Thursday, 30 January 2020

Cheerleading online buddies vs the bizarre sense of entitlement around being published - This Week's Readitorial

It's been a hectic week as January seems to linger on like an eggy fart in a VW Beetle, but there have been some fab moments in kidlit, with several of our online pals finally getting their first publishing deals, mentorships and - in a couple of cases - seeing their books finally make it into print.

We've always been deliriously happy to see these folk achieve their dream of making it into print, or entering into the exciting process of getting professional help with their fledgeling works. It's hugely satisfying to see a name on a front of a book that you recognise - not because that person's a famous author, but because that person's been a long-standing and awesome pal online and (hopefully) someone who's dipped into our blog from time to time to read our opinions on books.

Yet there's a flip side to all this. I spotted a couple of articles this week about the other side of the coin - the thorny pain of rejection.

Creatives are normally sensitive types, hugely protective of their work and though most will accept criticism (grudgingly) it's also easy to understand why so many feel kicked in the teeth whenever they get a fairly soulless boilerplate rejection letter.

Through normal processes of submission to publishers or agents, there is an acceptance that if you don't get a frenetic level of interest in everything you do (almost unheard of, but not entirely unknown), you've somehow failed. If you hear the dreaded words "Thanks but it's not right for us" or "Needs a lot of work" or any other form of actual feedback, it can at least feed back into the creative process. If you get something fairly 'flat' back, you have very little to go on.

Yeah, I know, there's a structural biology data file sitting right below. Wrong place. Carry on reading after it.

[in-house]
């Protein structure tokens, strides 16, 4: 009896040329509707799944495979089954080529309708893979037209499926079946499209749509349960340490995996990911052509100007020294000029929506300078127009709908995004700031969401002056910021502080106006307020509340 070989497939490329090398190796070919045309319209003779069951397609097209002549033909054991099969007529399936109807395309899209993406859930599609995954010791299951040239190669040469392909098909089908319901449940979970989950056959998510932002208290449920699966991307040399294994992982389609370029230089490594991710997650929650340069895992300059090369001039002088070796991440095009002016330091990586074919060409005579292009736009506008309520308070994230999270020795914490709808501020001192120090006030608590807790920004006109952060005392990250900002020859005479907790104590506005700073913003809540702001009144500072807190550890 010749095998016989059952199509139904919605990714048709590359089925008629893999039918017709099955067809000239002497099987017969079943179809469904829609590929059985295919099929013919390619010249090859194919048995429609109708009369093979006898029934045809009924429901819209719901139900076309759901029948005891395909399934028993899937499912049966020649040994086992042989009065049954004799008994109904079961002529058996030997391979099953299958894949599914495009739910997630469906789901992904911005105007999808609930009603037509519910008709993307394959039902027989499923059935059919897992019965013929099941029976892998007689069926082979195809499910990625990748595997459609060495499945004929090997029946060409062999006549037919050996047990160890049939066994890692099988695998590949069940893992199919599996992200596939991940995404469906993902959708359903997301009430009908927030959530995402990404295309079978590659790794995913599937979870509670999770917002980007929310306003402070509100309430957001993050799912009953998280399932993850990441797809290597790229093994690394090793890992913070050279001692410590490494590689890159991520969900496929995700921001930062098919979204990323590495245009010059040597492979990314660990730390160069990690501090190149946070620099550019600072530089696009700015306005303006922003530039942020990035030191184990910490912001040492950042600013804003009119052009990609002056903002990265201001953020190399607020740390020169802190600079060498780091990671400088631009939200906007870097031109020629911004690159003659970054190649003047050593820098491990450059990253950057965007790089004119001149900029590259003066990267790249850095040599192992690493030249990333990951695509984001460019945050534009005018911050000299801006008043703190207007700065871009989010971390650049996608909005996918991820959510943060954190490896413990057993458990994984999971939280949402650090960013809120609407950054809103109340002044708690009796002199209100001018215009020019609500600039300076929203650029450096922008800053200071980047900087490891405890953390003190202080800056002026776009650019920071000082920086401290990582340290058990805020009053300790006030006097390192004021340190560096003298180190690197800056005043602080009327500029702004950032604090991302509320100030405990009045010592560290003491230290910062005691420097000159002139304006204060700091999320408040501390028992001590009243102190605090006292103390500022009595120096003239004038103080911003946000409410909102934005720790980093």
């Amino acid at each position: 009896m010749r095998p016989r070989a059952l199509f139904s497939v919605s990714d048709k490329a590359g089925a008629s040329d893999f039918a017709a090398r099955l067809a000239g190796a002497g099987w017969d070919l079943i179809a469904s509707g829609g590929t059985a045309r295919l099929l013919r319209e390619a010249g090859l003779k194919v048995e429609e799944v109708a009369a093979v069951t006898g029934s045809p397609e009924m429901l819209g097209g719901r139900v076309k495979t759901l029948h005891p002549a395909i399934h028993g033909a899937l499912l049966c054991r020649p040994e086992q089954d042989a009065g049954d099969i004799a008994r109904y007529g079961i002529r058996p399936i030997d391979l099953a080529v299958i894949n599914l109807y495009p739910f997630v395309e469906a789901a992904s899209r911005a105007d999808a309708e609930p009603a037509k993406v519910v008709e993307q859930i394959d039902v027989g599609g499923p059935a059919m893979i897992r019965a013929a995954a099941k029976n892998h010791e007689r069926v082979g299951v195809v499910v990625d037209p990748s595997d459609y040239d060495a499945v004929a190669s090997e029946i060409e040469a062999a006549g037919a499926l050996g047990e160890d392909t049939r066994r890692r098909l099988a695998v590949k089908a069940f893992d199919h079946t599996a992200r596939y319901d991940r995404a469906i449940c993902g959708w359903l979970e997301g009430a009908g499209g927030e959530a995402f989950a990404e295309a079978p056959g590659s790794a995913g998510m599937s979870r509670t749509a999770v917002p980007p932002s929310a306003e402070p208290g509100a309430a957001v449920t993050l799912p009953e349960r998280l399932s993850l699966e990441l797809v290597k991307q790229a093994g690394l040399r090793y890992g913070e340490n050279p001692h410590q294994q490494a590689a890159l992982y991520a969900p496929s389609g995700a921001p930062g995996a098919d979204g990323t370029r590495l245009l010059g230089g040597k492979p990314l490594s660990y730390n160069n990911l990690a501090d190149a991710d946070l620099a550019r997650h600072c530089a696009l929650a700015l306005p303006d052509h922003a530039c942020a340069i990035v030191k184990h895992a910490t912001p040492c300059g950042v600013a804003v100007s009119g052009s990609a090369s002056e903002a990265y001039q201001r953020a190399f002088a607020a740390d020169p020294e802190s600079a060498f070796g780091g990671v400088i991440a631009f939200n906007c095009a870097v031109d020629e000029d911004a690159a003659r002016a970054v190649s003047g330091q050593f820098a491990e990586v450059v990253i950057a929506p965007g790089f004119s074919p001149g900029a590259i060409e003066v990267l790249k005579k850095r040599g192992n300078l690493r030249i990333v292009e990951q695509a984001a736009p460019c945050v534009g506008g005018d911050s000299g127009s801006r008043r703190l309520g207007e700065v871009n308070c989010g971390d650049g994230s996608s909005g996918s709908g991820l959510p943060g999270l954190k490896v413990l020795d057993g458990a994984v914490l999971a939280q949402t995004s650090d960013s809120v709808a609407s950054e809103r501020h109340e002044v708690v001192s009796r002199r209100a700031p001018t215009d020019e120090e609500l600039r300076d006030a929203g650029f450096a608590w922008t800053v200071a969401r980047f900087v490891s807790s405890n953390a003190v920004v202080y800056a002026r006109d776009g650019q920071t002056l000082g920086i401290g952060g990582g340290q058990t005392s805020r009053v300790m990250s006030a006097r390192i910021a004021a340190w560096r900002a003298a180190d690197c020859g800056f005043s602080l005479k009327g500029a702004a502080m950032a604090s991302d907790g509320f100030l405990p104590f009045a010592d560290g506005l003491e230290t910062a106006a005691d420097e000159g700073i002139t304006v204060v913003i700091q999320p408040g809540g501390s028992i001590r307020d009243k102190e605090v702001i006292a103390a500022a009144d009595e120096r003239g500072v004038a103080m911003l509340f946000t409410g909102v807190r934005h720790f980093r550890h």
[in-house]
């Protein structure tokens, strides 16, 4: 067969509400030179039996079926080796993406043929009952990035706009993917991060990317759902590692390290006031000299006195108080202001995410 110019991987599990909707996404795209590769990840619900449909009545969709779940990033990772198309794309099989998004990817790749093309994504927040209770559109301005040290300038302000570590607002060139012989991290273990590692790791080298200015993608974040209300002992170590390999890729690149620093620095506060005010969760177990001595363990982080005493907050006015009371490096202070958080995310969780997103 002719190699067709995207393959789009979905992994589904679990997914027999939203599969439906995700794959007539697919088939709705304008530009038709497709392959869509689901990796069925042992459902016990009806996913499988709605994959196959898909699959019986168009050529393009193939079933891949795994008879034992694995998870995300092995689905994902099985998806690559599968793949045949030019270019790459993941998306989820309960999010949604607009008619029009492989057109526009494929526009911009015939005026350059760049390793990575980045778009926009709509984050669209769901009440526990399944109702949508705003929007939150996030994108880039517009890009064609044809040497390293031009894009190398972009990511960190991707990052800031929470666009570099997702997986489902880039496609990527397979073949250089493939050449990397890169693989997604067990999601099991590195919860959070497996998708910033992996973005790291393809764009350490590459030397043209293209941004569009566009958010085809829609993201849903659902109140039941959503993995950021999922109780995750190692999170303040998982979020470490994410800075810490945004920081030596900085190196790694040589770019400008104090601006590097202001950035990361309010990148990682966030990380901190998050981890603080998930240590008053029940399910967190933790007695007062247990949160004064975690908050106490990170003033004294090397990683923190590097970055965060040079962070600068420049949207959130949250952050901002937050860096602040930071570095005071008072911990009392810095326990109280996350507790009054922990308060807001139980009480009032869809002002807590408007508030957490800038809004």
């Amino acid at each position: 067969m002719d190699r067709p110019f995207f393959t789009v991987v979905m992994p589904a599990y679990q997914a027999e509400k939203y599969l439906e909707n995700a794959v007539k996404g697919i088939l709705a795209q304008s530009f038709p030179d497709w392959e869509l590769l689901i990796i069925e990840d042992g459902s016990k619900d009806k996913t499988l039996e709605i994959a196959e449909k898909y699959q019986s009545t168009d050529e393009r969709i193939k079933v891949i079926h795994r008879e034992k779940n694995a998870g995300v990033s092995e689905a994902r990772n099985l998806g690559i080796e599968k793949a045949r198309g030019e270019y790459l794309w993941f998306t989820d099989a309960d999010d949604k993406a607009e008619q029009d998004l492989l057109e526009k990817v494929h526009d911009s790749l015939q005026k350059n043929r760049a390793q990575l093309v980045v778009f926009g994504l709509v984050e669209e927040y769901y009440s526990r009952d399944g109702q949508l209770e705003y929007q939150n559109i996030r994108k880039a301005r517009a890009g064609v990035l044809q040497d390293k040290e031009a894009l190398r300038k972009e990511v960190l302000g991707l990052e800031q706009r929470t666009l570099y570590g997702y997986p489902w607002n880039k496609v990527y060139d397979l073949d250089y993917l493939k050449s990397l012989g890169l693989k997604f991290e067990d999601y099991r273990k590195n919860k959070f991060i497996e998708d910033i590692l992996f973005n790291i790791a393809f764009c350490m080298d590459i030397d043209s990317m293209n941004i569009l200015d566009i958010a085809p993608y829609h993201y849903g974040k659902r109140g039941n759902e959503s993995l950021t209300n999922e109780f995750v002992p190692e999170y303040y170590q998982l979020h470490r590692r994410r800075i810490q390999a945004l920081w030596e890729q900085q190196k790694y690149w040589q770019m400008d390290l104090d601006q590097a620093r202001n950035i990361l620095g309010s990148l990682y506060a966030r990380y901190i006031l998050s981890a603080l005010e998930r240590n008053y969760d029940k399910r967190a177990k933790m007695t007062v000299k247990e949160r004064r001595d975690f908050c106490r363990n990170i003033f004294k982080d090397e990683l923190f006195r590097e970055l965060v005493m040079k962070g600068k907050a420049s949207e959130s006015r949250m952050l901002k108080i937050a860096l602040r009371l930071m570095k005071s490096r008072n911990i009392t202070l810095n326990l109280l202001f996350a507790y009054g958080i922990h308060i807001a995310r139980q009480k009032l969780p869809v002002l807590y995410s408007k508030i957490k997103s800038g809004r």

The weird thing for me is that sometimes I read blogs or think pieces where the sense of entitlement some writers / illustrators feel is clearly misplaced. They have such a strong level of belief in their work that they also strongly believe they deserve to be published, they belong in that hallowed cadre of published authors - and perhaps even if they do make it there, and get one book published, each and every piece of work they submit from that point onwards should be automatically greenlit.

We all know that it really doesn't happen that way. Children's publishing is an industry, a business, a divine entity that may have the very best of intentions but also the clear intention to make a shedload of money (not all of which finds its way into prospective author / illustrator pockets, but let's not go down that road, that's still a subject for another blog).

Commissioning editors are canny folk. They have a deep knowledge of the trends that affect the book-buying public's decisions to purchase or not to purchase. They go to the book fairs, and spot potentially awesome book opportunities - or see other publishers taking on certain projects and books and think "We could do one of those, email our pet writers to knock out a few like that as it's obviously gonna be a big thing!"

In the UK the industry feels like it's more reserved, less likely to take risky chances (hop across the English Channel to France or Belgium and you'll probably find the exact opposite - where kidlit is seen as another branch of art, not necessarily as a way to print money). That makes it tough as hell to get a book out there - and again that draws me neatly back to the top-end of this article and the sheer admiration I have for those folk I know that have made it.

If the sense of entitlement comes from creative self-belief, that's a boat that's inevitably going to run aground, hit the rocks and sink.

However, if someone's truly put in the maximum effort possible, joined every organisation out there, SCBWI'd and networked their butts off, submitted to countless agents and publishers, read a ton of children's literature across all possible genres and yet still gets those fairly flat letters of rejection back, perhaps the message is clear - it may never happen and for some that's just something they'll never willingly accept.